GET INTO GOLF: No two courses are the same
March 15, 2019
All Regulation golf courses have 18 holes. They all have fairways and greens. In these United States, you will also see trees and most likely ponds or lakes or streams.
Although, no two courses are the same.
Some are very plain, with no sense of creativity. Others are very unique, with some type of "signature" that sets them apart from the rest.
Similar to the clothes that we wear, certain types of apparel are simple and others are fashionable. We even give credit to those who inspire the creations. Names such as Ralph Lauren, Versace, and Armani are known by folks that prefer a T-shirt and a pair of 501s.
Virtually all new golf courses since the 1960's are looking for this marketability or "branding."
With tens of millions of golfers and thousands of golf courses, many properties desire to be different. They want to attract players and justify the amount charged to play.
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A lot of that comes down to the popularity, and in turn revenue, of golf over the last fifty years or so. For centuries it was the lie of the land that dictated course layouts. Without modern machines, irrigation, and incentive for land owners, you took what the topography gave you. In fact, it was sheep that developed the first bunkers.
The oldest existing golf course in the world did not have a designer or architect. A collection of avid players in Scotland decided on a starting location, played up the coast, turned around and played back to the original spot. The site is St. Andrews.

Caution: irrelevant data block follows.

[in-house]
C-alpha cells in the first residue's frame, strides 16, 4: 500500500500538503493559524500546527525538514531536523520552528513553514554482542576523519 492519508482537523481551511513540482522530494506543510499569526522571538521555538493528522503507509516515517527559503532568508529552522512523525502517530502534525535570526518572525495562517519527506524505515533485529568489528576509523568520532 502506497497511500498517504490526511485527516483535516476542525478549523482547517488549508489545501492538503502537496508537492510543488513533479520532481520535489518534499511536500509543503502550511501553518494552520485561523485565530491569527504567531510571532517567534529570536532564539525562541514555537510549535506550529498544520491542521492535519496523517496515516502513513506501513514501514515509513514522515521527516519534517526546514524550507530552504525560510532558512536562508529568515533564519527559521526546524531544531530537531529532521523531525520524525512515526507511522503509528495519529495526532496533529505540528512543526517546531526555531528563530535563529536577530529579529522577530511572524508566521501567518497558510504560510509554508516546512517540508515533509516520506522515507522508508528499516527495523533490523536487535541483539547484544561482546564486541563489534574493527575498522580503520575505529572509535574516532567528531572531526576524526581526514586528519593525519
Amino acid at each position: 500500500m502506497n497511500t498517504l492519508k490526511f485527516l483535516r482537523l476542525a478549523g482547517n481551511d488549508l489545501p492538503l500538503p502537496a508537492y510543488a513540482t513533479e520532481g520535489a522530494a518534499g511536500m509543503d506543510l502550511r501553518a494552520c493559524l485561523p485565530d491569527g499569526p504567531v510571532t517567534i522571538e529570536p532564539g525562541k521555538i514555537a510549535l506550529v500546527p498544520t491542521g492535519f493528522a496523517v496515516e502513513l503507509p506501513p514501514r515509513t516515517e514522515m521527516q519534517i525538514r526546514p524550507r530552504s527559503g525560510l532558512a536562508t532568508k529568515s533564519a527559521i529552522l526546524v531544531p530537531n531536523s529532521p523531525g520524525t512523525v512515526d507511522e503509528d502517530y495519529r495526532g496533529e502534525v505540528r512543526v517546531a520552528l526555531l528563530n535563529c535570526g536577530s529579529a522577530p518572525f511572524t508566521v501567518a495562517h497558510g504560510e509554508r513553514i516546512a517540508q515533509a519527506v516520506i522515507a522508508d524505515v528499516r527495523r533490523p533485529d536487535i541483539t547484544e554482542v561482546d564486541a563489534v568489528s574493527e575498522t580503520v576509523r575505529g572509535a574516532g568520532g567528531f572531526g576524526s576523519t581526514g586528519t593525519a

To name the first golf course in the United States is open for debate. It seems a few holes were played in a public park setting around 1793. The first 18-hole course, Chicago Golf Club, opened 1893 and is still open today under a different name. Odds are these were very simple layouts.
Today, not a golf course is built without a paid designer and if the project has the funds it will be a big name. Jack Nicklaus, Tiger Woods and Ben Crenshaw will design your new track for a handsome fee.
Interesting, however, that within the industry, those big names are generally not behind the most popular or intriguing designs. Trent Jones, McKenzie, Doak, and Morrish are not household names, but they each have an special art in creating a popular layout.
One very clever guy is Pete Dye. Dye uses water (ponds and waterways) and undulating fairways to caution players. Yet his use of definitions makes for a clean, crisp, beautiful display that is entertaining for all skill levels.
His signature is railroad ties. Yes, those big, brown units of wood are placed strategically throughout to border bunkers or water.
The most famous of these is being played on Tour this weekend. It's the 17th hole at TPC Sawgrass in Ponte Vedre, Florida.
Almost completely surrounded by water (there is a narrow walkway for the players) this relatively short Par-3 will put some fear into every player who tees it up.
So, take a few minutes or a few hours this weekend and watch The Players Championship. A stadium type background allows thousands of fans to see every shot. You can rest comfortably with a beverage of your choice and impress your friends by identifying this design as a Pete Dye course.
John Renslow is a PGA Professional, VP of Yugi Golf Management, and provides golf instruction at local courses.
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